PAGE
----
Daily Log Entry 4/10-13/2017

There wasn’t much to report for the 10th. Spent that evening thumbing through books and scrolling through websites in search of things. For ideas. Some luck was had.

For the 11th and 12th, it finally dawned on me that if I’m going to be making tons of dungeon tiles, I should probably have a very large surface for them sooner rather than later. Working with the materials at hand, double-thick corrugated cardboard, project board, paint, glue, and duct tape, I’ve been cobbling together a folding table topper (I guess you’d call it) that opens to a room-devouring 96″ x 78″ (8′ x 6 1/2′). The vast majority of it is done. All that’s left for this stage, just to get it functional, are a couple of spots to shore up on the right leaf and a few more project board legs. They don’t look like much, but with the 90 degree bend running up the length, they’re more than able to handle the light load resting on them. They’re there to prop up panels where the panels are most likely to sag.

All in all, I’ve been very pleased. But there’s a downside. It’s that the table is so huge that there will be no reaching the center from the edge, so when I do layout on it, I’ll have to start from the center and work outward. This prompted some thinking. I needed a design solution. What I want must be sturdy enough to support light-weight cardboard panels, stable enough to support them securely, large enough to support them adequately, light enough to be easy to move around, and somehow allow me to make really large layouts while still having access.

And it hit me. Pedestals. Heavy-duty two-ply cardboard (same stuff the table topper is made of) pedestals that can be broken down for convenient storage. A base with a hat-box like insert piece mounted to it. A column comprising a single sheet scored in four places for folding around the insert on the base with a tie closure like on an inter-office memo envelope. A top that’s got the same kind of insert piece mounted to it that slips down into the column. Voila, pedestal! Affix some velcro to the top of it. Put some of the other half of the Velcro bottom center of a large cardboard panel, and there’s a sturdy, stable, sufficiently large, light enough solution that turns out to be conveniently stored and is from materials on hand. If I don’t have enough project board, there’s always more cardboard.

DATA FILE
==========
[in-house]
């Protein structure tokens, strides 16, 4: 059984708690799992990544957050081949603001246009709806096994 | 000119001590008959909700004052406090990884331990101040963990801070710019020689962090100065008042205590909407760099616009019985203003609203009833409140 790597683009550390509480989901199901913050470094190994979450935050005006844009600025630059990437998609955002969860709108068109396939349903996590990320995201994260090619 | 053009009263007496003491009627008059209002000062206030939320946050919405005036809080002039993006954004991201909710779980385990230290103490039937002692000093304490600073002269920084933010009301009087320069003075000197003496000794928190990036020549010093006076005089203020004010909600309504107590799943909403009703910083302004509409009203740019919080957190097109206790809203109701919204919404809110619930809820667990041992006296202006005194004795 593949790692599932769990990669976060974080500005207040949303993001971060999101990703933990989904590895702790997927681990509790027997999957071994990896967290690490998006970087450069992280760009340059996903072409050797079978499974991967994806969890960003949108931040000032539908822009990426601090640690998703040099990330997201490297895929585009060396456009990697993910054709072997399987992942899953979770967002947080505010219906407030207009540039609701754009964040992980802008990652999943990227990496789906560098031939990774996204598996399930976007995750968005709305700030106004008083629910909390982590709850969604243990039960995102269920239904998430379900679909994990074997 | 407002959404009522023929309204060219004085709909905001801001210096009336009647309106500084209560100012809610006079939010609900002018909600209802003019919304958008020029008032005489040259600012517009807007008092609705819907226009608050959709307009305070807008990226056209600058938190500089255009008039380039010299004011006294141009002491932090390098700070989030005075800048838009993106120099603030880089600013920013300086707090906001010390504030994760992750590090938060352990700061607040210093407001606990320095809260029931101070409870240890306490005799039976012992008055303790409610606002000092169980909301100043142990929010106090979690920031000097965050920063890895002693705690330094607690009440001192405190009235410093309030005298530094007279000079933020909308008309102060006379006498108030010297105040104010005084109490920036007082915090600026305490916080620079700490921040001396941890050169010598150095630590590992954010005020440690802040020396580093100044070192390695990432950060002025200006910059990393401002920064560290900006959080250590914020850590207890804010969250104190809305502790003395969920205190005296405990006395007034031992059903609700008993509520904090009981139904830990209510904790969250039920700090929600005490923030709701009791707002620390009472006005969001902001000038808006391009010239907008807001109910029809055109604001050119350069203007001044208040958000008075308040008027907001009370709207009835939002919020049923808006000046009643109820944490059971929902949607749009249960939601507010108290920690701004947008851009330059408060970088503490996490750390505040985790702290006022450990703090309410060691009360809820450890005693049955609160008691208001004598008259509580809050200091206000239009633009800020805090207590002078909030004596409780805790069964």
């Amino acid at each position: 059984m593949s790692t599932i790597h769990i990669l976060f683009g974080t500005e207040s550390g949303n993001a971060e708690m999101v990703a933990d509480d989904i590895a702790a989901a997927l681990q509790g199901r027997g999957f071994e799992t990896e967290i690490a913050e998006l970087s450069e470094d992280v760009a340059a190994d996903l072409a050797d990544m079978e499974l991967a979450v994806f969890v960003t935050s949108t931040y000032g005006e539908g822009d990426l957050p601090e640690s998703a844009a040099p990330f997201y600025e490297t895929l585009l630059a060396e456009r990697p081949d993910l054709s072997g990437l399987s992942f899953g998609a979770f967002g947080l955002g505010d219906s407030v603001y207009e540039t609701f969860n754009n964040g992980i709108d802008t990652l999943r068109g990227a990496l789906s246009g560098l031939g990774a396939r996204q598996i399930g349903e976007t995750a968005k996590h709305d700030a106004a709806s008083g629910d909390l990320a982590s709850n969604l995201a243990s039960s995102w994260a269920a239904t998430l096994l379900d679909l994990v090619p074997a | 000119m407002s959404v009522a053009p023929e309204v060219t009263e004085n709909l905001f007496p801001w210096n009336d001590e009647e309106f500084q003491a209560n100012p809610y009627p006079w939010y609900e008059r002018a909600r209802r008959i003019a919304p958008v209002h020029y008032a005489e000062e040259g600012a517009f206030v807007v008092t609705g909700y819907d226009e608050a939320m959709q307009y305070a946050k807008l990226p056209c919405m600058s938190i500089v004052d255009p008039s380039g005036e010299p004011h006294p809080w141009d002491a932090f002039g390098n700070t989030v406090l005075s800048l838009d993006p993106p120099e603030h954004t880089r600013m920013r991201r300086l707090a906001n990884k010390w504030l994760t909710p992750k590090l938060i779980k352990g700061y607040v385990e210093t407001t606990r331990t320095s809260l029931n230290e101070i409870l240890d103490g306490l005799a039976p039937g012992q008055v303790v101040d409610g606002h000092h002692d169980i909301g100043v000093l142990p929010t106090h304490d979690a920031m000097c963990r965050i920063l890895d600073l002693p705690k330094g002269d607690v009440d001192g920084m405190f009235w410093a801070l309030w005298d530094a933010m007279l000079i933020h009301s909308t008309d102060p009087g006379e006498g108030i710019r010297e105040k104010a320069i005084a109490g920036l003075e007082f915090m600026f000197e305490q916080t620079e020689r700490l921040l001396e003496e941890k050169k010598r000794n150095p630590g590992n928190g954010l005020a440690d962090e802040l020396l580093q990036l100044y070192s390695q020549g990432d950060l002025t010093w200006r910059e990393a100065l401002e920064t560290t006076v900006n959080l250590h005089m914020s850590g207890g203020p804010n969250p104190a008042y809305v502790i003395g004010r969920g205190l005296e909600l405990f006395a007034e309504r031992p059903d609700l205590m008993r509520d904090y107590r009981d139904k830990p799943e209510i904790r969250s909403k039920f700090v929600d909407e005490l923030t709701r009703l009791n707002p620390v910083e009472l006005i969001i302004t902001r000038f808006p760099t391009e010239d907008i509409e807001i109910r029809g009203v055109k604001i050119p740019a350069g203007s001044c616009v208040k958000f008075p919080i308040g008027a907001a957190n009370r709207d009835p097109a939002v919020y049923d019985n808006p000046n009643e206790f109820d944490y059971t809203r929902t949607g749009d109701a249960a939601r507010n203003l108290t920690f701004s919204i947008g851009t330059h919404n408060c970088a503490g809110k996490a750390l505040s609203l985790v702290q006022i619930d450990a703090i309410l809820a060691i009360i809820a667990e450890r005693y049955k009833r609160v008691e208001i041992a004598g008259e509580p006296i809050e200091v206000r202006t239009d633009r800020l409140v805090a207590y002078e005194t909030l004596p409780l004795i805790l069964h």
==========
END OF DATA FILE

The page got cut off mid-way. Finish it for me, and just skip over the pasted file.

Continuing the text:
Then I can just slice the topper I’ve got now into 9 panels. That way I’ll only ever need to move one small unit out of the way to reach anything otherwise out of reach.

This’ll work. Then I can put the table I’m using now in the kitchen for breakfast nook/game table. I’m likin’ it.

Also, last night I put together a cut list for all the basic 2.5D (what I think of as low-profile 3D) dungeon tiles I want to make. I plan to run D&D 1st Edition’s module B1: In Search of the Unknown, so I’m making the tiles specifically for that, but I know I’ll want enough tiles of various shapes and sizes to do more than that one module. I’d like to have a decent headstart on most of the other modules, as well as whatever  home-brew adventures I might run, so I’m making plenty of extra.

B1’s first level calls for about 300 pieces as I plan to cut them. I’m taking into consideration the reach of torch or lantern light (60′ in BECMI, I don’t know about later editions yet) for 28mm minis (1:60 scale), so I size them (generally) according to what can be seen from the edge of the previous tile. Large rooms get cut into chunks. Even though those chunks of room are strange oblongs, I figure they’ll still get plenty more use in other layouts by adding from the extras I’m making for other shapes and sizes instead of just adding the piece that went with it first.

When I tally up my cut list, it looks like I’ll be making upward of 1,200 pieces with tons of duplicates of shapes and sizes I think might be most useful. Next step on that project is one more experiment with PVA glue as a treatment. Also going to try something with wood filler. Once I have my answers from those trials, I’ll be ready to start cutting, starting from the large pieces and working my way down to 90 degree triangle half-squares, sides 1″, 1″, hypotenuse”. I’d hate to waste a great large sheet by making strips to cut hundreds of those little buggers out.

Meanwhile, here’s a shot of the table top when all I had was the center strip done.

PIC_0619

And here’s the current state of it. I’ll finish creating and placing the stuff that goes in the center before I finish the right leaf, otherwise I’ll need one of those long robot-looking squeezy gripper hand thingums to put everything in place.

PIC_0620

I’m stunned at the hugeness of it all. Honestly, I’d love to keep it that size and format just for the sheer oddity of it, but I think you can see why I’d want to slice that up into more manageable pieces and how pedestals might just be the trick.

More good news to come soon. I’m sure of it.

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Author: Rocky Mountain Bog Monster

Lifelong student with interests a mile wide and an inch deep. Autodidact. Pedant, hopefully of the slightly more pleasant sort. Sharer of things learned along the way. Lately of a creative bent.

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